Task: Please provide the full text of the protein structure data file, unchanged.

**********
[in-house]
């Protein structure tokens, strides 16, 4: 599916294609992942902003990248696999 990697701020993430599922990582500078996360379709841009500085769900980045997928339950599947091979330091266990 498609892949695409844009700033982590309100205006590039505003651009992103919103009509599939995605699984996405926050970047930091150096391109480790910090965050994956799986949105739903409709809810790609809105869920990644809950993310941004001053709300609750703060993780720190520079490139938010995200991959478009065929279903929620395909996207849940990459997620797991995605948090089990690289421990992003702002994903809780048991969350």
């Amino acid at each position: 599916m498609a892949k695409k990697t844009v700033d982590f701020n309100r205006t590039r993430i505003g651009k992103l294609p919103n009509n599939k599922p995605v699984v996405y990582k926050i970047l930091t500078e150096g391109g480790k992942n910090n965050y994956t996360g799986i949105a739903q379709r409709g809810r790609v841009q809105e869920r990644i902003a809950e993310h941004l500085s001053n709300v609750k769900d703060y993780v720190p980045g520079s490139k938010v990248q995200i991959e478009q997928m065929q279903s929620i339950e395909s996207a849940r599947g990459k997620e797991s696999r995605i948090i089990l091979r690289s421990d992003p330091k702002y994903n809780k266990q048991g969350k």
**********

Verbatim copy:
[in-house]
């Protein structure tokens, strides 16, 4: 599916294609992942902003990248696999 990697701020993430599922990582500078996360379709841009500085769900980045997928339950599947091979330091266990 498609892949695409844009700033982590309100205006590039505003651009992103919103009509599939995605699984996405926050970047930091150096391109480790910090965050994956799986949105739903409709809810790609809105869920990644809950993310941004001053709300609750703060993780720190520079490139938010995200991959478009065929279903929620395909996207849940990459997620797991995605948090089990690289421990992003702002994903809780048991969350």
């Amino acid at each position: 599916m498609a892949k695409k990697t844009v700033d982590f701020n309100r205006t590039r993430i505003g651009k992103l294609p919103n009509n599939k599922p995605v699984v996405y990582k926050i970047l930091t500078e150096g391109g480790k992942n910090n965050y994956t996360g799986i949105a739903q379709r409709g809810r790609v841009q809105e869920r990644i902003a809950e993310h941004l500085s001053n709300v609750k769900d703060y993780v720190p980045g520079s490139k938010v990248q995200i991959e478009q997928m065929q279903s929620i339950e395909s996207a849940r599947g990459k997620e797991s696999r995605i948090i089990l091979r690289s421990d992003p330091k702002y994903n809780k266990q048991g969350k």